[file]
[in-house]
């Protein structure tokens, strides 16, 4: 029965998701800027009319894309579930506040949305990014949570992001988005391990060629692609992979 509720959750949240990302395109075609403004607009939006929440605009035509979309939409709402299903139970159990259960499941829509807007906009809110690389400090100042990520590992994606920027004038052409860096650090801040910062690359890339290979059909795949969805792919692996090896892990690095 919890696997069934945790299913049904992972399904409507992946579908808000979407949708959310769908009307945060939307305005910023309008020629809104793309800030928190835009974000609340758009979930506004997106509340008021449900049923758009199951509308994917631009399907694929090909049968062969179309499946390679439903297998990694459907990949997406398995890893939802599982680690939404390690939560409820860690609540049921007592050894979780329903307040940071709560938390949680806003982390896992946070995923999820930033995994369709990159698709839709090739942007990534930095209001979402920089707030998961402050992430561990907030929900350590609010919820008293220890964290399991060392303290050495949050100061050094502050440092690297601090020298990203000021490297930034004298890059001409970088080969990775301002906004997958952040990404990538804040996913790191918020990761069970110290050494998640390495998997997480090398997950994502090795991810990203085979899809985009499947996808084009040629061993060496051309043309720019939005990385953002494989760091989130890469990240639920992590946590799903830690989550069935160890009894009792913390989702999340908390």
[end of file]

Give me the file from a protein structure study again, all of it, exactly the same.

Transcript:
[in-house]
């Protein structure tokens, strides 16, 4: 029965998701800027009319894309579930506040949305990014949570992001988005391990060629692609992979 509720959750949240990302395109075609403004607009939006929440605009035509979309939409709402299903139970159990259960499941829509807007906009809110690389400090100042990520590992994606920027004038052409860096650090801040910062690359890339290979059909795949969805792919692996090896892990690095 919890696997069934945790299913049904992972399904409507992946579908808000979407949708959310769908009307945060939307305005910023309008020629809104793309800030928190835009974000609340758009979930506004997106509340008021449900049923758009199951509308994917631009399907694929090909049968062969179309499946390679439903297998990694459907990949997406398995890893939802599982680690939404390690939560409820860690609540049921007592050894979780329903307040940071709560938390949680806003982390896992946070995923999820930033995994369709990159698709839709090739942007990534930095209001979402920089707030998961402050992430561990907030929900350590609010919820008293220890964290399991060392303290050495949050100061050094502050440092690297601090020298990203000021490297930034004298890059001409970088080969990775301002906004997958952040990404990538804040996913790191918020990761069970110290050494998640390495998997997480090398997950994502090795991810990203085979899809985009499947996808084009040629061993060496051309043309720019939005990385953002494989760091989130890469990240639920992590946590799903830690989550069935160890009894009792913390989702999340908390």